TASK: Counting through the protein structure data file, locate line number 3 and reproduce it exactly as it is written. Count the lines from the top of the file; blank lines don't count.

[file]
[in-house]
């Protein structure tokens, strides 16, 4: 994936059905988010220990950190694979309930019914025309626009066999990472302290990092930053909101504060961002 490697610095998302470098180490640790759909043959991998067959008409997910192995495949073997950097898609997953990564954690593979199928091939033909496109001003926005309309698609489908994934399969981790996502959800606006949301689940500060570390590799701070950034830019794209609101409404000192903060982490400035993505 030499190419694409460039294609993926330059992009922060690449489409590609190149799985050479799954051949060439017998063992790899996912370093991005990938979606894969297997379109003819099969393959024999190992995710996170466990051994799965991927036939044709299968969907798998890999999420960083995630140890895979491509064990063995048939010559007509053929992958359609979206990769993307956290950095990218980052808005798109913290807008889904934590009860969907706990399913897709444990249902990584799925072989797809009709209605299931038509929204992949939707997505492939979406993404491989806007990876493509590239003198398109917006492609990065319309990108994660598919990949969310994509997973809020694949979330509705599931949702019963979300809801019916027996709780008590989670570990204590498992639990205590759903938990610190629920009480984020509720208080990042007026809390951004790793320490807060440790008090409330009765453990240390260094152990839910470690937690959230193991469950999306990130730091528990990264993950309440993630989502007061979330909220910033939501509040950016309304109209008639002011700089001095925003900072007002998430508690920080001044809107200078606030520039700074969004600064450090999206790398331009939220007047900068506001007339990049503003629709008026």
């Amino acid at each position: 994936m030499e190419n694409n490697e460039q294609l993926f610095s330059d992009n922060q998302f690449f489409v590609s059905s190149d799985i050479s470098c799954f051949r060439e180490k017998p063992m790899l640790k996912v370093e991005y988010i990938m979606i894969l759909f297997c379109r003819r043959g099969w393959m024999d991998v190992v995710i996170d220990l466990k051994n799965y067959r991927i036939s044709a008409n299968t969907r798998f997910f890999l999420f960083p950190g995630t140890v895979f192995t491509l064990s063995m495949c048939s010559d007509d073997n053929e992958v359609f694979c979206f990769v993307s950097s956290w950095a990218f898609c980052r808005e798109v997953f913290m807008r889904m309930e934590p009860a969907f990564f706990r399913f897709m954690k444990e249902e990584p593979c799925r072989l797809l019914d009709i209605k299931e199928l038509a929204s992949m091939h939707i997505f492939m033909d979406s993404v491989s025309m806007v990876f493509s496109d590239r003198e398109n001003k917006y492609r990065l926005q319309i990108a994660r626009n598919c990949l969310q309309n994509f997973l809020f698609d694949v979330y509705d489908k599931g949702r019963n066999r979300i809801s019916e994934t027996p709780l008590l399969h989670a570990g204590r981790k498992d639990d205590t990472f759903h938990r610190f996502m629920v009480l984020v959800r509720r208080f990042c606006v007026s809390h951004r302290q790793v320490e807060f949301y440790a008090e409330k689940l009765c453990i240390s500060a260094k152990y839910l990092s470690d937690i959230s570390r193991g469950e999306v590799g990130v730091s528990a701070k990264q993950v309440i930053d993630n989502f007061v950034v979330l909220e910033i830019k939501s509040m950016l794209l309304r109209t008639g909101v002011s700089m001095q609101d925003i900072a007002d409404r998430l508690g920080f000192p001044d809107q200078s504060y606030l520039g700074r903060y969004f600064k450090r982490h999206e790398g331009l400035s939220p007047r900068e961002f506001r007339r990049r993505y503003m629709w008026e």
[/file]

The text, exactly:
């Amino acid at each position: 994936m030499e190419n694409n490697e460039q294609l993926f610095s330059d992009n922060q998302f690449f489409v590609s059905s190149d799985i050479s470098c799954f051949r060439e180490k017998p063992m790899l640790k996912v370093e991005y988010i990938m979606i894969l759909f297997c379109r003819r043959g099969w393959m024999d991998v190992v995710i996170d220990l466990k051994n799965y067959r991927i036939s044709a008409n299968t969907r798998f997910f890999l999420f960083p950190g995630t140890v895979f192995t491509l064990s063995m495949c048939s010559d007509d073997n053929e992958v359609f694979c979206f990769v993307s950097s956290w950095a990218f898609c980052r808005e798109v997953f913290m807008r889904m309930e934590p009860a969907f990564f706990r399913f897709m954690k444990e249902e990584p593979c799925r072989l797809l019914d009709i209605k299931e199928l038509a929204s992949m091939h939707i997505f492939m033909d979406s993404v491989s025309m806007v990876f493509s496109d590239r003198e398109n001003k917006y492609r990065l926005q319309i990108a994660r626009n598919c990949l969310q309309n994509f997973l809020f698609d694949v979330y509705d489908k599931g949702r019963n066999r979300i809801s019916e994934t027996p709780l008590l399969h989670a570990g204590r981790k498992d639990d205590t990472f759903h938990r610190f996502m629920v009480l984020v959800r509720r208080f990042c606006v007026s809390h951004r302290q790793v320490e807060f949301y440790a008090e409330k689940l009765c453990i240390s500060a260094k152990y839910l990092s470690d937690i959230s570390r193991g469950e999306v590799g990130v730091s528990a701070k990264q993950v309440i930053d993630n989502f007061v950034v979330l909220e910033i830019k939501s509040m950016l794209l309304r109209t008639g909101v002011s700089m001095q609101d925003i900072a007002d409404r998430l508690g920080f000192p001044d809107q200078s504060y606030l520039g700074r903060y969004f600064k450090r982490h999206e790398g331009l400035s939220p007047r900068e961002f506001r007339r990049r993505y503003m629709w008026e």